Again chocolatey goodness. This time the flavor was a little less harsh with a pleasant note that spoke of soft dew drops coming off of the jungle plants above. I know, it sounds dorky, but you try that chocolate and talk like an adult about it afterwards.
The woman told me that hers is the best chocolate in the world. Sure, why not.
I went to a post office armed with my package’s number. I found out that it had not moved beyond the airport in Paris. The post office couldn't help me more then that.
I tried what I thought was a carob from a tree. I had to jump to grab a branch that I shook to free the alleged carob. I ate about half of it, there was definitely a sweet flavor to it, but also something not quite right so I threw the rest away. And then the aftertaste hit. Bahh, it was awful, horrendous, terrible, bad, nasty. As though a week earlier a rat had crawled into my mouth and died. I bought some bread at a local bakery to try to get rid of the taste. Now it was like I had that same rat in my mouth, just in a sandwich. Ewwww.
After talking to my parents who had spoken to, of all places, the French consulate in Washington, they told me to seek out an office of tourism here in Perpignan and ask for help with my missing package.
I did. The pretty young lady at the counter set out to help me. First we called the USPS, and they told us to call US customs with our questions about foreign customs offices. US customs had a message on their machine saying they don't help people with questions about foreign customs offices and that we should call the French consulate. My parents already had called the consulate and they were told that I should go to the local office of tourism in Perpignan. And then I was back to square one. Except that by now, me and the pretty young lady had exchanged a number of smiles.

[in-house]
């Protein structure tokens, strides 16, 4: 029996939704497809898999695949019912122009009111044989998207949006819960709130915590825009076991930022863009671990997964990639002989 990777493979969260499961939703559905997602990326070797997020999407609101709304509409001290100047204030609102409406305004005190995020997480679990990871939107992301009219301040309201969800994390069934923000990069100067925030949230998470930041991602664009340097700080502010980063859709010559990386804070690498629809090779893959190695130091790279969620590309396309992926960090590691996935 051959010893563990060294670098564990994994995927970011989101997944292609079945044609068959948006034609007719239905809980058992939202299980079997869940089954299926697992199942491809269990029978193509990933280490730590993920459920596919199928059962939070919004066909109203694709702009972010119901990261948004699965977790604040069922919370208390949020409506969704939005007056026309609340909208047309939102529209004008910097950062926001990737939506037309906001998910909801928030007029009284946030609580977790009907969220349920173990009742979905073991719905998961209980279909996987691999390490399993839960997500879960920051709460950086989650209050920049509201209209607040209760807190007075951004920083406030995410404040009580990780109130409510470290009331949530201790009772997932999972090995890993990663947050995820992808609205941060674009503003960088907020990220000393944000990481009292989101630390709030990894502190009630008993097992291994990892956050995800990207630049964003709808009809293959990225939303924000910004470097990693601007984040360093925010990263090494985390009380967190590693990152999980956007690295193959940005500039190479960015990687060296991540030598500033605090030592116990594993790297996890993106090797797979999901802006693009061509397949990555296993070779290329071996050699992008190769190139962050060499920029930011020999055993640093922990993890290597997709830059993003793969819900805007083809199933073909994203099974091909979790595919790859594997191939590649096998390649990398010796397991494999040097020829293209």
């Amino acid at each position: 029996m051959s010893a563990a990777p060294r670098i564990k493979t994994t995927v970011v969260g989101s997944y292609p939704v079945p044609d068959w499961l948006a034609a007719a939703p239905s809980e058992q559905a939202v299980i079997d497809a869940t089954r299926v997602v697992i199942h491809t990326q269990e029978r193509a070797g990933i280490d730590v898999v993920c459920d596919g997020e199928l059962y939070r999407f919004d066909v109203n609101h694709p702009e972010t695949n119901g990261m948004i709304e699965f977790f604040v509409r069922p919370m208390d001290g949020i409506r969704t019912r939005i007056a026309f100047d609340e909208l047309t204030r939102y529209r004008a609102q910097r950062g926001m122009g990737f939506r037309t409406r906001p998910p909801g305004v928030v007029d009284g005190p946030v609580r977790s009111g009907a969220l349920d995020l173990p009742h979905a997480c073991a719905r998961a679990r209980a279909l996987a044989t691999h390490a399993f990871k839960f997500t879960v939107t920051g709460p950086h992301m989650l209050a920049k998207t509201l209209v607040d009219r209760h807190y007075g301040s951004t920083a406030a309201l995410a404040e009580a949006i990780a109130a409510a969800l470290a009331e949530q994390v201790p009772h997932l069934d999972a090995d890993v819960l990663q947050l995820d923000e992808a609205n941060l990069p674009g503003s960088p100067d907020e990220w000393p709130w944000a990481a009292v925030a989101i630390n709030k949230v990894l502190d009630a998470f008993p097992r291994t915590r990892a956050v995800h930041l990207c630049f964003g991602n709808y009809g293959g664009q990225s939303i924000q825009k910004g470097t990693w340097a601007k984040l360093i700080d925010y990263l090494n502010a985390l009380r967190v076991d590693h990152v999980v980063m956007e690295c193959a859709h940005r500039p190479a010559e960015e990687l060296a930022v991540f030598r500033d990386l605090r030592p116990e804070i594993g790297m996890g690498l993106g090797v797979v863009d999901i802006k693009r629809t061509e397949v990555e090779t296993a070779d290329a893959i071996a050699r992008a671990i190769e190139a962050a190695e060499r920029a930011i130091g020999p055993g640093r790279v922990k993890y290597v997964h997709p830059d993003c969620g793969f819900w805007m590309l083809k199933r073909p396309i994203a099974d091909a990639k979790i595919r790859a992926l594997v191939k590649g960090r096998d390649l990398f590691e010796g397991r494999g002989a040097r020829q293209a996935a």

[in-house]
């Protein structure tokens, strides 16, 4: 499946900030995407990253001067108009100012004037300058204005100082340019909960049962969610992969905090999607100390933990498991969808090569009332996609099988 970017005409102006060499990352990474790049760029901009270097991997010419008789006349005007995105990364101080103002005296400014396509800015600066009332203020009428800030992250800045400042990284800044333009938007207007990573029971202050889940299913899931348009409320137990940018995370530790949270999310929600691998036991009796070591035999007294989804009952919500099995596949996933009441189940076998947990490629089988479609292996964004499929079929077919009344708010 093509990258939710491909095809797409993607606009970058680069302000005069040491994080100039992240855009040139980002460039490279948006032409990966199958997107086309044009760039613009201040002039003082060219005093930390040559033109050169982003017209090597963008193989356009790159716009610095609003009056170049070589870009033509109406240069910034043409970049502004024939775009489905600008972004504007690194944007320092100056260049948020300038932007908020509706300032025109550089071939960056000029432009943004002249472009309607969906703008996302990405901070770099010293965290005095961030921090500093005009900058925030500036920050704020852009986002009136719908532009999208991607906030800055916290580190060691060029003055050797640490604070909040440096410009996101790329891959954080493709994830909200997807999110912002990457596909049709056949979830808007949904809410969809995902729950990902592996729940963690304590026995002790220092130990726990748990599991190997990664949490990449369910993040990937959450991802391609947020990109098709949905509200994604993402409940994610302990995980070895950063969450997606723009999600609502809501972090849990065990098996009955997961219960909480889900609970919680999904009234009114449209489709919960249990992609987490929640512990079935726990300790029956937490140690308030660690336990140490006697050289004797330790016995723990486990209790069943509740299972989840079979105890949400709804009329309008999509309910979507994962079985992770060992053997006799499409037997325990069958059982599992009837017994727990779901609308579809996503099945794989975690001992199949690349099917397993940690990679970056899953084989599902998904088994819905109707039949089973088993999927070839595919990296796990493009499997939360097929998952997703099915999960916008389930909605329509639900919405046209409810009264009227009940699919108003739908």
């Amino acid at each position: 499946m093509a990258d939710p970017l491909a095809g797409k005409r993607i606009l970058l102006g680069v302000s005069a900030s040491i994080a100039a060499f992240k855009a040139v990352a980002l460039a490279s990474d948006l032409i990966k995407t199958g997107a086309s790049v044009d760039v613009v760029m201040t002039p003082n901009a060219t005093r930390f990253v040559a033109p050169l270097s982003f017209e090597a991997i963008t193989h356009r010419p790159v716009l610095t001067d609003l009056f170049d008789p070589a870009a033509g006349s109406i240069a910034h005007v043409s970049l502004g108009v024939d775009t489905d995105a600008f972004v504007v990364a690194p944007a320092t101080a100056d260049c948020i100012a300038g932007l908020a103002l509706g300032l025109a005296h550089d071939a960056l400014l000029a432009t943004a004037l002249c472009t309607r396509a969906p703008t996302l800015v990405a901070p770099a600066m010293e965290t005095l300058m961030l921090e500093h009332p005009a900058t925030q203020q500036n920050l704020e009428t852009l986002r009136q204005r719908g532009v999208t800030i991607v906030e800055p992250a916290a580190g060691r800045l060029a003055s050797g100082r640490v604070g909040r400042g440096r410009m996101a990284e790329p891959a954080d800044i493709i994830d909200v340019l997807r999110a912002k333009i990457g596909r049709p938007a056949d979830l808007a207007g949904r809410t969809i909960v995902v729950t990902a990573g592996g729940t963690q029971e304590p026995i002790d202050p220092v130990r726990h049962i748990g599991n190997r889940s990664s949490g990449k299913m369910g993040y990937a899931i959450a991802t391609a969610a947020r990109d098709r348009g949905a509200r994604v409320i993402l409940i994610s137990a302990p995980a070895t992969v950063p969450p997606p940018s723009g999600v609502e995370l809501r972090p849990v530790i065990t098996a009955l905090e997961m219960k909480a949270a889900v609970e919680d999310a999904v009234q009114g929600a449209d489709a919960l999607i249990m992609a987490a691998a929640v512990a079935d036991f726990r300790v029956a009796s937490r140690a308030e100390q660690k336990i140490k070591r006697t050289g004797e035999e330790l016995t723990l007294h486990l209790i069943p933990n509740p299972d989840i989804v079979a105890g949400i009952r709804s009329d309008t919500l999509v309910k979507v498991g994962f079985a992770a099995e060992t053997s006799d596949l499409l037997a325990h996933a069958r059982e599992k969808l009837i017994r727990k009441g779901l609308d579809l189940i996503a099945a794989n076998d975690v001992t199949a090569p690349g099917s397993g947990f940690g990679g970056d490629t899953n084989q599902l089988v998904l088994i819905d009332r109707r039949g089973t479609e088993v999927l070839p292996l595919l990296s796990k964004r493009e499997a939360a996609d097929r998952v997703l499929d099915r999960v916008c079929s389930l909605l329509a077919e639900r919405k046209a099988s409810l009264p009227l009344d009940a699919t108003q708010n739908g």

She did some hunting on the Internet and tried some numbers here in France. Most of them she would hang up on after she was put on hold, which discouraged me. There was one though that she stuck with for about 20 minutes while we talked of shoes and ships and sealing wax.
And then somebody on the other end answered. And they were in the know. And they helped, giving clear and concise instructions on what I needed to do. The problem was solved and the package should arrive here in Perpignan in two or three days. It had been held up for security concerns.
It was six o’clock, closing time at the tourist office.
“So what are you going to do this evening?” I asked the woman who had helped me.
“I'll probably go get some coffee.” She told me.
“Can I treat you?” I asked.
“Sure.” she answered happily.
I then got introduced to the other two people who were coming. The conversation dynamic for the next hour was odd to say the least, the most intimate part of my evening was the few smiles that were already behind me. I didn't pay for her, having been confused about what had happened and what may have been lost in translation.
Tomorrow I hope to paddle away from this place and on to new things.